Authority is the Minister of Government, or such persons as may 
be designated by the Minister of Government. The article 
provides that the Central Authorities shall communicate 
directly with one another or through the diplomatic channel.
    Article 4 requires the authorities of a Party who have 
impounded, seized, found, or otherwise taken possession of a 
vehicle or aircraft that they have reason to believe is 
registered, titled, or otherwise documented (or, in the case of 
aircraft, manufactured) in the territory of the other Party to 
take it to a storage area and to take reasonable steps to 
safeguard it, including preventing the obliteration or 
modification of identifying information such as vehicle 
identification numbers and aircraft registration or tail 
numbers. The article also prohibits such authorities from 
operating, auctioning, dismantling, or otherwise altering or 
disposing of the vehicle or aircraft unless one of several 
enumerated conditions is met, e.g., no request for the return 
of the vehicle or aircraft is received within 60 days of 
receipt of a notification made pursuant to Article 5.
    Article 5(1) requires that whenever the police, customs, or 
other competent authorities of a Party impound, seize, find, or 
otherwise take possession of a vehicle or aircraft that they 
have reason to believe is registered, titled, or otherwise 
documented (or, in the case of aircraft, manufactured) in the 
territory of the other Party, the first Party shall, within 30 
days of having taken possession of it, notify in writing 
theCentral Authority of the other Party that its authorities have 
custody of the vehicle or aircraft. Article 5(2) provides that, in the 
case of vehicles, such notification will include all identifying 
information about the vehicle listed in Annex 1, appended to the 
Treaty. Article 5(3) provides that, in the case of aircraft, such 
notification will include all identifying information about the 
aircraft listed in Annex 2 appended to the Treaty. These Annexes 
contain the information the Parties agreed would be sufficient to 
develop a reliable and complete identification of the vehicle or 
aircraft.
    Article 6 prescribes the form and content of requests for 
return of vehicle and aircraft under the Treaty. Article 6(1) 
provides that after a Party has received a notification 
pursuant to Article 5, it may submit a request for the return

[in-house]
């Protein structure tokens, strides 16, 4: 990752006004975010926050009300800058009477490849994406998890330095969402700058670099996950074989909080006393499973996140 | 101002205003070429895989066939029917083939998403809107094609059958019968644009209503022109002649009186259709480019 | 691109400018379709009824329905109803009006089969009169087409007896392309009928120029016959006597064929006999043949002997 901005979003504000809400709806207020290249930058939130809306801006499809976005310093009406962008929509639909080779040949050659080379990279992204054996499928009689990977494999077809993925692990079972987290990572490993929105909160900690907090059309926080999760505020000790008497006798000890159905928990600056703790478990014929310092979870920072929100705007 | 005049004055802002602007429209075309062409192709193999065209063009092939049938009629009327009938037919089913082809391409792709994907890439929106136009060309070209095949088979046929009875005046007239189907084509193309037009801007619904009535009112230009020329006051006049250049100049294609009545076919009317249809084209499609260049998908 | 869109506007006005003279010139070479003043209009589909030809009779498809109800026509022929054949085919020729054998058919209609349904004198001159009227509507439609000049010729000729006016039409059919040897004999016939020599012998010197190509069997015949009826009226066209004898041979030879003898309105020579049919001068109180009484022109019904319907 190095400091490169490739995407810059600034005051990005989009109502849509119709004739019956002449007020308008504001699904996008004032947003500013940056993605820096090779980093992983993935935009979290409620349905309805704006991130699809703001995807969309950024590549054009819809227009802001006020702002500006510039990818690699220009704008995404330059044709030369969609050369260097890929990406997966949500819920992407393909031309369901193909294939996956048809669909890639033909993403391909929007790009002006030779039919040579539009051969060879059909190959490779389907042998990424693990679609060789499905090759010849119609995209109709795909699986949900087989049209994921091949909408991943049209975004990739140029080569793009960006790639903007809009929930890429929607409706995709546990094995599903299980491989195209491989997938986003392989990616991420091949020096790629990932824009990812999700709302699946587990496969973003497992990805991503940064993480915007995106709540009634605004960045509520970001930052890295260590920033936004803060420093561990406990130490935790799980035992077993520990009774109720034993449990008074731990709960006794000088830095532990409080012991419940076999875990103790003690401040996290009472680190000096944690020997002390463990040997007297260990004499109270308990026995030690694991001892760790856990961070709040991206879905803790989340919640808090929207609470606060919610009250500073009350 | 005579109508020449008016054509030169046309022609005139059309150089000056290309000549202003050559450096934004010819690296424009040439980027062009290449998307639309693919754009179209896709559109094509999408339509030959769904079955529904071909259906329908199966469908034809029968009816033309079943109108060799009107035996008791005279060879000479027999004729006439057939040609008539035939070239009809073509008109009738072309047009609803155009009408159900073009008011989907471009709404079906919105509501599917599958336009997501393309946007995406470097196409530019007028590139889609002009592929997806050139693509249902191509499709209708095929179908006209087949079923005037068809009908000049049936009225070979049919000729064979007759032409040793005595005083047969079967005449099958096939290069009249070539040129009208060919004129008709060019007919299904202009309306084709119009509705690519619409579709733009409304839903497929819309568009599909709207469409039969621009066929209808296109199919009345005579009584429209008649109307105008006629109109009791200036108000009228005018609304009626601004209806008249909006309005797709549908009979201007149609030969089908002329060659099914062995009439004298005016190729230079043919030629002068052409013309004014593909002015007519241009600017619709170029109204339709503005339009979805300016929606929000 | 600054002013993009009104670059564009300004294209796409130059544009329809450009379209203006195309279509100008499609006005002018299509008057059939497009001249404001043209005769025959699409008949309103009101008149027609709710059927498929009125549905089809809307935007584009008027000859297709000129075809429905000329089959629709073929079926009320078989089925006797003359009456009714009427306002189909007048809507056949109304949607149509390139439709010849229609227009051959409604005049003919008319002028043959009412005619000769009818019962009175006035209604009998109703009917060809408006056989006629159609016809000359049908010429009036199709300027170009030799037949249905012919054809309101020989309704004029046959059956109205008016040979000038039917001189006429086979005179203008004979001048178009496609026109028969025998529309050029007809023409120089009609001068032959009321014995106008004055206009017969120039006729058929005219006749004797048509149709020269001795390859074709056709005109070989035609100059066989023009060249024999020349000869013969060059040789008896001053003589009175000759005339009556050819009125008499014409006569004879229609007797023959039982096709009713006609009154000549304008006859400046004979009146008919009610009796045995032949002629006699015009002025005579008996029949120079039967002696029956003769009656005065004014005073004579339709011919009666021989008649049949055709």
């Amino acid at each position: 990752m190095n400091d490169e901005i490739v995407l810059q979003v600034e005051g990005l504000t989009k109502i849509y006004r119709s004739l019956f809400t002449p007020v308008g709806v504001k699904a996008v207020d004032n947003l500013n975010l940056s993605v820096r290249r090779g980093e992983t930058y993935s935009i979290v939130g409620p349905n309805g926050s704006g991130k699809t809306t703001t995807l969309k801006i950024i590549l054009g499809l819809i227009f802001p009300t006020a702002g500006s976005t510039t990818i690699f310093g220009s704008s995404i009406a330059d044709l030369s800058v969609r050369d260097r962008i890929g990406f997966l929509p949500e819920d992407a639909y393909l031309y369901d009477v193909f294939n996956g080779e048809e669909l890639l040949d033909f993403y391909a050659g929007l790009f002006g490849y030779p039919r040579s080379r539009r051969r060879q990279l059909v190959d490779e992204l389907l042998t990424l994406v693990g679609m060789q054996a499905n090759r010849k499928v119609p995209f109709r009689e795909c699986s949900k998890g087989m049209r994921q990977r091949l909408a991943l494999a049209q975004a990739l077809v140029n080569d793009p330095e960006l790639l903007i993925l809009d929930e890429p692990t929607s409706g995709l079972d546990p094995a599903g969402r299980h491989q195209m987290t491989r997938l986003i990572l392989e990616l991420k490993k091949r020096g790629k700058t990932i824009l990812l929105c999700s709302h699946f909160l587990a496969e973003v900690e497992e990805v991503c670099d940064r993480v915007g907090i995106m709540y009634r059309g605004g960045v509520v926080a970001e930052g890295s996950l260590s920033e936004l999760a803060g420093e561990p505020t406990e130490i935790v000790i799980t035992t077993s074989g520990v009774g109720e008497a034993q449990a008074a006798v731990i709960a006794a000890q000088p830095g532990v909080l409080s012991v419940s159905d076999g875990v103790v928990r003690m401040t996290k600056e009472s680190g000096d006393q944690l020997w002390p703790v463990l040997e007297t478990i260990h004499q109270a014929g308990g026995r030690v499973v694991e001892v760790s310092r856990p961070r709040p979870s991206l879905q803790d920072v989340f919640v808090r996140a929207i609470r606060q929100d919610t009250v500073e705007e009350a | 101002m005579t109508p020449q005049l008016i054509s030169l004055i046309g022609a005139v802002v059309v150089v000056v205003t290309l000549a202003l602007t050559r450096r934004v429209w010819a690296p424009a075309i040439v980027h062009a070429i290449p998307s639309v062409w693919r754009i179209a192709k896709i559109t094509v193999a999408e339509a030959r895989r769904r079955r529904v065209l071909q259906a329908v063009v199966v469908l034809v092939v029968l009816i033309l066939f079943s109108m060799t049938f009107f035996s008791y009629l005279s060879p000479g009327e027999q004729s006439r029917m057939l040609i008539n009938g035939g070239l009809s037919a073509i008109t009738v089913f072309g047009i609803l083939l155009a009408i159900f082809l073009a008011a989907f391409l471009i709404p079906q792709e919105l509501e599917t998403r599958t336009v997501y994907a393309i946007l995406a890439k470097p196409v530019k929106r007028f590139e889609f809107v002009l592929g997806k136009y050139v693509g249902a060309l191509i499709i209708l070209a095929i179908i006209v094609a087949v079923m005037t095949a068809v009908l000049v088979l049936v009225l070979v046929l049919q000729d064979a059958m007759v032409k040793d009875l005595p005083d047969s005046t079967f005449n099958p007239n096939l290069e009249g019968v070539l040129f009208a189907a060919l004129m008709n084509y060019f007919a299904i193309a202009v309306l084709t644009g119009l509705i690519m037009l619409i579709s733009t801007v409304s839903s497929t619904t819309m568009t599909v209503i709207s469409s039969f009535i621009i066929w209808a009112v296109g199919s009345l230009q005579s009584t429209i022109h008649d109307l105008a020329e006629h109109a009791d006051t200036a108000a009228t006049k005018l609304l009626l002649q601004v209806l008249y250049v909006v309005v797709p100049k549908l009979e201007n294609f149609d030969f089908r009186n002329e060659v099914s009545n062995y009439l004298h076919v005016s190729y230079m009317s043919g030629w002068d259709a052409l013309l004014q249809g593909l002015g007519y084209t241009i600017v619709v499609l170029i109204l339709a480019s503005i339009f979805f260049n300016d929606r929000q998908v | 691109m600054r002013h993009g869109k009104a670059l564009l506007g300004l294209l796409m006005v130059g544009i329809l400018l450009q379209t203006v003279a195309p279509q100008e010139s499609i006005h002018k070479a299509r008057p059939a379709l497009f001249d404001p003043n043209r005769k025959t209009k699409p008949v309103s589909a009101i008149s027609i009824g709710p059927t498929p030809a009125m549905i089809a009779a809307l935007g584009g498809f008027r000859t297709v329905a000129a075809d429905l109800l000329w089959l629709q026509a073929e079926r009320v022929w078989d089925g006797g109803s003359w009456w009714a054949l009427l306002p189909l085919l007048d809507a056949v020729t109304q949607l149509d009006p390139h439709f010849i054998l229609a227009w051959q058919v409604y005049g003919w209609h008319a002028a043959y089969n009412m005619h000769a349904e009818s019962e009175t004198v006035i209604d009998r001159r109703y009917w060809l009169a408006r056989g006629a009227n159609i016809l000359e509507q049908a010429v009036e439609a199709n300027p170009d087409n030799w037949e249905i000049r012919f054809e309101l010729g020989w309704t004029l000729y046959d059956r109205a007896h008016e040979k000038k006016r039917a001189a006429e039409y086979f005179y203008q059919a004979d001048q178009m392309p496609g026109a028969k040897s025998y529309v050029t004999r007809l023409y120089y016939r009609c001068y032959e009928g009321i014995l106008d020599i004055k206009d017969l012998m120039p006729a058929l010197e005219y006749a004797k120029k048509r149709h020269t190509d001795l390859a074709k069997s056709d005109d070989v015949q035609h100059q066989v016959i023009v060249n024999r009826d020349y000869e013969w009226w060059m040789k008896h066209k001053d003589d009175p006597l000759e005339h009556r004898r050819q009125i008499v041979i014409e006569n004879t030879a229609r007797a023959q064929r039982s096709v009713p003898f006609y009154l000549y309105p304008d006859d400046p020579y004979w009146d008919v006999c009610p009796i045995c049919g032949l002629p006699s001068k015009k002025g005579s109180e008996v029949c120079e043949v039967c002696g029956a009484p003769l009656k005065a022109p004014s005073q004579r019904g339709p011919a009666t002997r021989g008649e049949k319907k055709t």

of the vehicle or aircraft. Article 6(2) requires the request 
to be transmitted under seal of the Central Authority of the 
Requesting Party and to follow the form appended in Annex 3 
(for vehicles) and Annex 4 (for aircraft). The request must 
include certified copies of the documents listed in Article 
6(3) (for vehicles) or Article 6(4) (for aircraft). Article 
6(5) provides that the Central Authorities will register with 
each other, within one week of the Treaty's entry into force, 
the signature of the officials responsible for handling 
requests for the recovery and return of a vehicle or aircraft 
and for certifying documents and provides for subsequent 
registrations as required by any changes in officials.
    Article 6(6) states that no further legislation or 
authentication of documents shall be required by the Requested 
Party. It also requires all of the documents referred to in 
Article 6 to be accompanied by an appropriate translation. An 
exchange of notes accompanying the Treaty memorializes the 
understanding of the Parties that the Government of Guatemala 
will consider that an ``appropriate translation'' will include 
forms in which the standard language in title or registration 
documents originating in the United States has been translated 
into Spanish in generic fashion, with appropriate blanks to be 
filled in with the particular information regarding the 
specific vehicle or aircraft whose return is requested.
    Under Article 7, a Party that has learned outside of the 
Article 5 notification process that the authorities of the 
other Party may have impounded, seized, found, or otherwise 
taken possession of a vehicle or aircraft that may be 
registered, titled, or otherwise documented (or, in the case of 
aircraft, manufactured) in the territory of the first Party, 
may, through a written communication to the Central Authority 
of the other Party, seek official confirmation of this and may 
request the other Party to provide notification pursuant to 
Article 5. The other Party must either provide the notification 
or explain, in writing, why notification is not required. The 
first Party may also, in appropriate cases, submit a request 
for return of the vehicle or aircraft.
    Article 8(1) requires the Requested Party to determine, 
within 30 days of receiving a request for return of a stolen, 
robbed, embezzled or appropriated vehicle or aircraft, whether 
the request meets the requirements of the Treaty and to notify 
the Requesting Party of its determination. Article 8(2) 
requires the Requested Party, within 15 days of its 
determination that a request for return meets the requirements 
of the Treaty, to make the vehicle or aircraft available to the 
owner or the owner's authorized representative. The vehicle or 
aircraft must remain available for the owner or the owner's 
authorized representative to take delivery for at least 90 
days. The Requested Party is also required to take necessary 
measures to permit the owner or the owner's authorized 
representative to take delivery of the vehicle or aircraft and 
return with it to the territory of the Requesting Party. Where 
the Requested Party determines that a request for return does